It’s been three years since high-end Swedish camera maker Hasselblad introduced the world’s first mirrorless medium format digital camera, the X1D-50c, a premium camera at a significantly premium price. And while the new X1D II 50C hardly democratises the format for the masses, it is definitely cheaper at $5,750 — roughly the same price that you would pay for a second-hand (now discontinued) X1D-50c.
Hasselblad says the new model builds on the first generation with enhanced electronics built around the core of a 50MP CMOS sensor, which at 43.8 x 32.9mm the company is happy to point out is 1.7 times larger than 35mm full format sensors. Dynamic range is an impressive 14 stops while it also now features full resolution JPEG capture alongside 16-bit RAW.
Video? As yet there is little information, though the spec sheet of the camera does say that this will be “enabled at a later date.”
Dual SD card slots now support the UHS-II standard, while Hasselblad’s tendency to build the shutter mechanism into its lenses keeps the camera body weight down to a pleasingly minimal 650g. Availability is July.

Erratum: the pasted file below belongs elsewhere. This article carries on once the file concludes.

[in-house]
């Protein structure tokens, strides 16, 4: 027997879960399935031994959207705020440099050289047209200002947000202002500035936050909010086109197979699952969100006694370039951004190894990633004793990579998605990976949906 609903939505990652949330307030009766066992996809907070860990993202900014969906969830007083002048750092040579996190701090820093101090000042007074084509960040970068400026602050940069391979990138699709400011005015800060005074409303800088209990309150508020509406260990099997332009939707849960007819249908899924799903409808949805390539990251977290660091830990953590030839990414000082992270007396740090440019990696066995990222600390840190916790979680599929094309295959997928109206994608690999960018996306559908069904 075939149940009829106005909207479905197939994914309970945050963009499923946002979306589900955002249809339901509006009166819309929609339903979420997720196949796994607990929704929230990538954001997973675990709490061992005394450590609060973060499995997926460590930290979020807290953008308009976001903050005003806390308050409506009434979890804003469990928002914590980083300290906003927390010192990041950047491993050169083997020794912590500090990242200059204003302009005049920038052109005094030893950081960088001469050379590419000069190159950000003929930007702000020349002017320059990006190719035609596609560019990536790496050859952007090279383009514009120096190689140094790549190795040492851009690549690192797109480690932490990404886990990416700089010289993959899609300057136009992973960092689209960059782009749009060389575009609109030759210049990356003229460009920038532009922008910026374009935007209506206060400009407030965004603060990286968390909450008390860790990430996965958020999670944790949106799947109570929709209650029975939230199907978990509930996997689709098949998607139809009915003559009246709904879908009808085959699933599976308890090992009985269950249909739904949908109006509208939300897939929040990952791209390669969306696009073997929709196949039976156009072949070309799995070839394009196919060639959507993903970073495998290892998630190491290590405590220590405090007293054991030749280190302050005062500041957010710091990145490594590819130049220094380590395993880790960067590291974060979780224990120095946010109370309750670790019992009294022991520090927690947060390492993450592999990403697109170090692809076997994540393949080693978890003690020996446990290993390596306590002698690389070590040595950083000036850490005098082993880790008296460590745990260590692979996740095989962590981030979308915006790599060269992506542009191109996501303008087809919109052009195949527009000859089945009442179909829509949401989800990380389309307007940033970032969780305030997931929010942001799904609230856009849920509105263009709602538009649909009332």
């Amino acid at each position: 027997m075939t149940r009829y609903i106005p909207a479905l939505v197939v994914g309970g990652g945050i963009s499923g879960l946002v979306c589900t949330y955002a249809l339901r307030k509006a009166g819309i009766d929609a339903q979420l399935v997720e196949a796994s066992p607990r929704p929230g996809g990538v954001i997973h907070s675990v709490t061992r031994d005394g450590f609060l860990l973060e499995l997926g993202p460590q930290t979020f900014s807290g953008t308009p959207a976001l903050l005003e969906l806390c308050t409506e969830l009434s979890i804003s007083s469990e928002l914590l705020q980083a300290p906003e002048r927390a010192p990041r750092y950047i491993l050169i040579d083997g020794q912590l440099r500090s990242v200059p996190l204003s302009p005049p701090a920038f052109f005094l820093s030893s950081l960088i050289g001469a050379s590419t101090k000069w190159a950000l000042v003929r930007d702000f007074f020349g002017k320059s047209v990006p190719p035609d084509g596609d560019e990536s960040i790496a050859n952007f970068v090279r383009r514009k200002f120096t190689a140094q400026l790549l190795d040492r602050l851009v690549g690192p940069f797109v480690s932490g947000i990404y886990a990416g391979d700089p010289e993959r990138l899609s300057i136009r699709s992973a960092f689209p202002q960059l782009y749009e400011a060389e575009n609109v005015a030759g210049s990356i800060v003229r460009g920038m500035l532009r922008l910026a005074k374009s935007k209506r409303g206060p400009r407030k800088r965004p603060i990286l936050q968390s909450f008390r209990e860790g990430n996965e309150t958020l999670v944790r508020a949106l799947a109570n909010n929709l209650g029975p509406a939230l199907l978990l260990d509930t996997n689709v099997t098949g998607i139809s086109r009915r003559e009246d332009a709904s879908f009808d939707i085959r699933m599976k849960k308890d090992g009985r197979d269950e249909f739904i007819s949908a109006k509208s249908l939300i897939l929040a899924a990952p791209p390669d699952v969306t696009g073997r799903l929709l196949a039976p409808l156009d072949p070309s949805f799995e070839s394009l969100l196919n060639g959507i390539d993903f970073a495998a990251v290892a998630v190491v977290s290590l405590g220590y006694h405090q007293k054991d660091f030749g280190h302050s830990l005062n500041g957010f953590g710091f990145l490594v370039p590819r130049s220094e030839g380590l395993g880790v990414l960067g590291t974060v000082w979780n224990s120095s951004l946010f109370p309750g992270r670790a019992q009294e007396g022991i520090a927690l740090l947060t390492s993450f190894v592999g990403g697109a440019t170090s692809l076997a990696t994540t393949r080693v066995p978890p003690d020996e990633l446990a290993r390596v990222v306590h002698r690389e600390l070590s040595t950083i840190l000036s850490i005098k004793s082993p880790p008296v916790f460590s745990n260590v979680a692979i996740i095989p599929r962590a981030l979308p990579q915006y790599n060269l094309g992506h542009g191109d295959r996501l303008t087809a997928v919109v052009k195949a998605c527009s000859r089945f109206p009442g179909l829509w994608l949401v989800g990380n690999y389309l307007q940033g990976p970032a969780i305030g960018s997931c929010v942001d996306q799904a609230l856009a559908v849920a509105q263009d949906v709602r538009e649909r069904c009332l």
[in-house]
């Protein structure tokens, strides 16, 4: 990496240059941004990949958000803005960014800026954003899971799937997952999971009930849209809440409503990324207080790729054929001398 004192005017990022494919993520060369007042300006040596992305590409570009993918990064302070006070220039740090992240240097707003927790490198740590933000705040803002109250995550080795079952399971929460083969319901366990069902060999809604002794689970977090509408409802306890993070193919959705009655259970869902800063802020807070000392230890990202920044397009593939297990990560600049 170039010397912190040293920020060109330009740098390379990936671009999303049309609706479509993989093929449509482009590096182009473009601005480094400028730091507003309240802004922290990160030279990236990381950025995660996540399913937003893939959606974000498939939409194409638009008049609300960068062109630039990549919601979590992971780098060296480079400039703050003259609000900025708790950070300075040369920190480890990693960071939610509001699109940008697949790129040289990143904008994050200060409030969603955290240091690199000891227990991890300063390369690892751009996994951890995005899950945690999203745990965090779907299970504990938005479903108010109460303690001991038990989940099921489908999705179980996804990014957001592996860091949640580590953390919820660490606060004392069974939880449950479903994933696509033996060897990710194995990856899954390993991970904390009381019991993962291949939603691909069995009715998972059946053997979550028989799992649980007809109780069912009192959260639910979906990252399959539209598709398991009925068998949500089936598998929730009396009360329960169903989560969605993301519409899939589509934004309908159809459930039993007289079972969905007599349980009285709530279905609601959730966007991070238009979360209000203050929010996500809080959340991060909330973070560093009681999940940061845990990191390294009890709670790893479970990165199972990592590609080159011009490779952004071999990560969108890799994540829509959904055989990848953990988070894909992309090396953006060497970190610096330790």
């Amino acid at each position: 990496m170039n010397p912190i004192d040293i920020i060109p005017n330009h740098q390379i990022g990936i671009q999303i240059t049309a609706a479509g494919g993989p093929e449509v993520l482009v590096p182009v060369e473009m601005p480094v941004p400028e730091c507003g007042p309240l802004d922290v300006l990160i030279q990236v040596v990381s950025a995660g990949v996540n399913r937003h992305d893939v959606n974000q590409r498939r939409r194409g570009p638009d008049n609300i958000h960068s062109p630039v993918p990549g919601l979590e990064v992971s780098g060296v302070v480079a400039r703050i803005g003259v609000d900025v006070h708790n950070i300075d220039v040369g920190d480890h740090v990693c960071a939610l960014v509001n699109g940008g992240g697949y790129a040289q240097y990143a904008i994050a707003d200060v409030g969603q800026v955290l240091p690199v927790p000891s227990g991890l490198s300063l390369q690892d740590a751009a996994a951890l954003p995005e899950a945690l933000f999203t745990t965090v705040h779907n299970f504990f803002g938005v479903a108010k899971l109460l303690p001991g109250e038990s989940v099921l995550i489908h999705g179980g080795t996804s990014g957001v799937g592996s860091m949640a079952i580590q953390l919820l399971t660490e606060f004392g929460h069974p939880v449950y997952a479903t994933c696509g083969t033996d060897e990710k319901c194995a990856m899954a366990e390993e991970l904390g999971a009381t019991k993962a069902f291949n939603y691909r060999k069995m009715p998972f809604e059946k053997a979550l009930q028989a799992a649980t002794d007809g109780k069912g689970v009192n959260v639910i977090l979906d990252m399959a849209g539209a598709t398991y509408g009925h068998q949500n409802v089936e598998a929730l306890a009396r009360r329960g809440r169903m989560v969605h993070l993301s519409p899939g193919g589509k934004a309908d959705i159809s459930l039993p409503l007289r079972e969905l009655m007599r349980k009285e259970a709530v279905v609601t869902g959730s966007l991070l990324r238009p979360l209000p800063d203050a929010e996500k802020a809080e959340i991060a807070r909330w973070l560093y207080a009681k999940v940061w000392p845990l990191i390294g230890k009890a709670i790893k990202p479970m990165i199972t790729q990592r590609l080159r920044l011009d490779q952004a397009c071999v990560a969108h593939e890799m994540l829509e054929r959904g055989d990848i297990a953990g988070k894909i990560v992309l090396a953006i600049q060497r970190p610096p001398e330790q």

Talking of lenses, the ninth addition to the X System lens range is the XCD 3,5-4,5/35-75 Zoom. Delivering the same image quality from edge-to-edge as the XCD prime lenses, its a high performance, compact mid-range zoom for moderate wide angle to short telephoto focal lengths. Like the rest of the XCD lens range, the XCD 35-75 features an integral central lens shutter, offering exposure times from 68 minutes to 1/2000s with full flash synchronisation throughout. Price is not far short of the camera at $ 5175.
There’s also a new app, Phocus Mobile 2, which not only lets users work with their images, but also doubles as a remote controller enabling tethered shooting and direct camera control. But probably the biggest other news from the company is the development announcement of the modernised CFV II 50C digital back and the brand new 907X camera body.
The digital back will enable that 50MP CMOS sensor in the X1D II 50C to be coupled with any of the company’s V System cameras made from 1957 onwards, and features an integrated battery to keep ergonomics and aesthetics intact. A tilt screen means that the V System’s signature wait-level shooting mode is alive and well. Add the new 907X camera body onto the front of it, the company’s smallest medium format camera body to date, and you have something very small, very powerful, and very distinctive. Probably very expensive as well but, as this is only a development announcement as yet, you’ll have to wait till later in the year to find out how many years ago you should have started saving for it.